Ove kept exactly to every speed limit, even on that 50kph road where the recently arrived idiots in suits came tanking along at 90. Among their own houses they put up speed bumps and damnable numbers of signs about 'Children. Playing', but when driving past other people's houses it was apparently less important.
If you wanted to buy only one bouquet for 25 bucks but had to pay 3 bucks extra for using your credit card (because you don't have cash on you), wouldn't you just pay 28 bucks for the whole thing? If you were Ove, you would be so angered by the idea of paying the extra 3 bucks that you would buy an extra bouquet you don't want, for a total of 50 bucks, simply on principle.
A Man Called Ove is the story of an angry grumpy irritable yet very lovable man. He doesn't like people or technology. He will let you know immediately if you ignore or violate a rule, and you will not hear the end of it. All he wants to do is die, that's such a simple thing. Except someone always keeps interrupting his plans. Either they want his help or his opinion. Most of the time, these interruptions come in the guise of his new neighbors, the pregnant foreigner and her lanky husband who cannot reverse a trailer. Pretty soon, his former good friend's wife joins in because said former good friend now has Alzheimer's and the city is talking about taking him to a home. As if that is not enough, there is a cat that frequently hangs around near him and guilt trips him into helping it. Ove doesn't even like cats, so it's very infuriating to be bossed around by a cat. Still, he is persistent to die in his nice jacket. Tomorrow is the day he will manage to do it, for sure.
If you liked The Unlikely Pilgrimage of Harold Fry, you will adore this book. If you didn't like it, you will still adore this book. Ove is such a gem of a character. The kind of person who can annoy you with his old man grumpiness but you will get charmed reading about. I don't even want to compare Ove to Harold Fry because the latter's book was quite somber while A Man Called Ove is the most delightful book I've read since Where'd You Go, Bernadette? So if you liked the Bernadette book, you'll love this one.
I am not even sure how to coherently phrase this review, because really I want you all to just get your hands on this book. So forgive me if I sound a little like a bumbling stammering person. I promise you, it's awe for this book that's causing it.
Ove is very eccentric. He hates Japanese cars. He also hates American cars and French cars. In fact, the only car he approves of is the Saab. He has never owned any other car. Whenever he sold his current car, it was always to buy another Saab. He moans that people don't even make cars like that. A good friend of his used to drive a Volvo. But when he bought a BMW one day, that was it. Ove did not talk to him again. According to Ove, there was no coming back from that. Every morning, he had a routine. Even if he was going to die that day, the routine never changed. He went around his neighborhood making sure that bikes were in the shed (if they were not, he put them there), cars were in the garages, dumpster bins were in order, and that everything was exactly the same everyday, just as it should be.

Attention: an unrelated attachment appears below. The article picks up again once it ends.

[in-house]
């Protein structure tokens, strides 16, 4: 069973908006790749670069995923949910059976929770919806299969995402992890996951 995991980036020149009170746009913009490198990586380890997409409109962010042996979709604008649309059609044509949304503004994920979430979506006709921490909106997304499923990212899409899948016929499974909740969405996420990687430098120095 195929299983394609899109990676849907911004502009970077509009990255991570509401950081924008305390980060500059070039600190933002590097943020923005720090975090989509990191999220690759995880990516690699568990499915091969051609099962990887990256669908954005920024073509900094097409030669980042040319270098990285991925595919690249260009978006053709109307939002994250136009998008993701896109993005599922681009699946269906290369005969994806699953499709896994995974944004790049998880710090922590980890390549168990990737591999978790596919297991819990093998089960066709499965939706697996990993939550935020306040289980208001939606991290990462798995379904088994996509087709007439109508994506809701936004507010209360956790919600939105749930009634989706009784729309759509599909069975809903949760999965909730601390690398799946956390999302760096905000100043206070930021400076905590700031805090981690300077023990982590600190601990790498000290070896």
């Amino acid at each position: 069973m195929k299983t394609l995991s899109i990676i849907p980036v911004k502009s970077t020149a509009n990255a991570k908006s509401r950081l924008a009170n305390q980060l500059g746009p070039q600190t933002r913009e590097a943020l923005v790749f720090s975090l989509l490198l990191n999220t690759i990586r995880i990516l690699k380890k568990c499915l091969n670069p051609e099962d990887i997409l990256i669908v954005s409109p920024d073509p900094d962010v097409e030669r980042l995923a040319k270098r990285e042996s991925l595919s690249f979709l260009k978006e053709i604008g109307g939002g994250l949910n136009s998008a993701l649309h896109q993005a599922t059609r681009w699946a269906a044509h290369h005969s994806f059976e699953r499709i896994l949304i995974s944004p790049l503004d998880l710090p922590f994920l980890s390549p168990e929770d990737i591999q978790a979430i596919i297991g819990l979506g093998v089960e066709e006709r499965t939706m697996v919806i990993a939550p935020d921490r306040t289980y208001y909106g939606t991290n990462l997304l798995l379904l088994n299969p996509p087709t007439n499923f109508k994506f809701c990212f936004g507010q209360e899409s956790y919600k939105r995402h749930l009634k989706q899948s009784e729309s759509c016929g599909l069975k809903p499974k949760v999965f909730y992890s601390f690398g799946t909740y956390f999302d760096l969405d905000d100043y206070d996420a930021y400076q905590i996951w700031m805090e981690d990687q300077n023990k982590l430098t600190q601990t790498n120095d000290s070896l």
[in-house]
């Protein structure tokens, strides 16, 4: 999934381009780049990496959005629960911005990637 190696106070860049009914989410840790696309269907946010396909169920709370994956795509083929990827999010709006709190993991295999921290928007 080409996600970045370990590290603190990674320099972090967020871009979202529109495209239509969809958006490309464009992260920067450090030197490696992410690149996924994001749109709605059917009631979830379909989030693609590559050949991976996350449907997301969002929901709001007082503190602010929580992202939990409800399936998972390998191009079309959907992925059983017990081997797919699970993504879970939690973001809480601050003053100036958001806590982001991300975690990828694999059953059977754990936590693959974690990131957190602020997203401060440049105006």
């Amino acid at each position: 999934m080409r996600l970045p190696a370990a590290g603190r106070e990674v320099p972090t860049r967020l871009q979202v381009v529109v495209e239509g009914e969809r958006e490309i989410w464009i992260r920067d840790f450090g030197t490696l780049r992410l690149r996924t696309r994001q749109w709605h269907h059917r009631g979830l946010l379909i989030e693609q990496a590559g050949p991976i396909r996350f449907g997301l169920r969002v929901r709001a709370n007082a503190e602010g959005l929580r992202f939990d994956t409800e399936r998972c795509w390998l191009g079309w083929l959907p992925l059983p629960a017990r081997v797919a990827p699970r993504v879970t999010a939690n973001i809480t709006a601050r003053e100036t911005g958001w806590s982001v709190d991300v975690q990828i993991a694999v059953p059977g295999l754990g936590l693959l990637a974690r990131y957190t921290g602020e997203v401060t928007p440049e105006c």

Ove was also a Mr. Fixit. He pretty much did everything by himself, including building his own home. He has zero respect for today's generation that does not know anything about bleeding radiators or driving a real car. But he is a person who values souvenirs. He is not a materialistic person but give him a squiggly drawing made by your child and he will pin it to his refrigerator. All his eccentricities are funny to read about, but Ove has a reason for each. Why he loves Saab, why he hates white collar people. He is a very righteous man who has had his share of hard times, but he has come back a stronger person because of it.
A Man Called Ove is probably my favorite book this year. It's funny, charming, heartfelt, and moving, not to mention a very nicely paced readable book. It has a very unmixable mix of characters who somehow come together really well. Each chapter title begins with "A Man Called Ove..." and it's fascinating how the author has managed to say so much about this man who initially appears as if he couldn't have any backstory. Most importantly, this book is like someone you can hang out with just to have a really good time.
I received this book for free for review from the publisher, Atria Books, via NetGalley. A Man Called Ove by Fredrik Backman releases in the US on July 15th.
Armchair reading in Sweden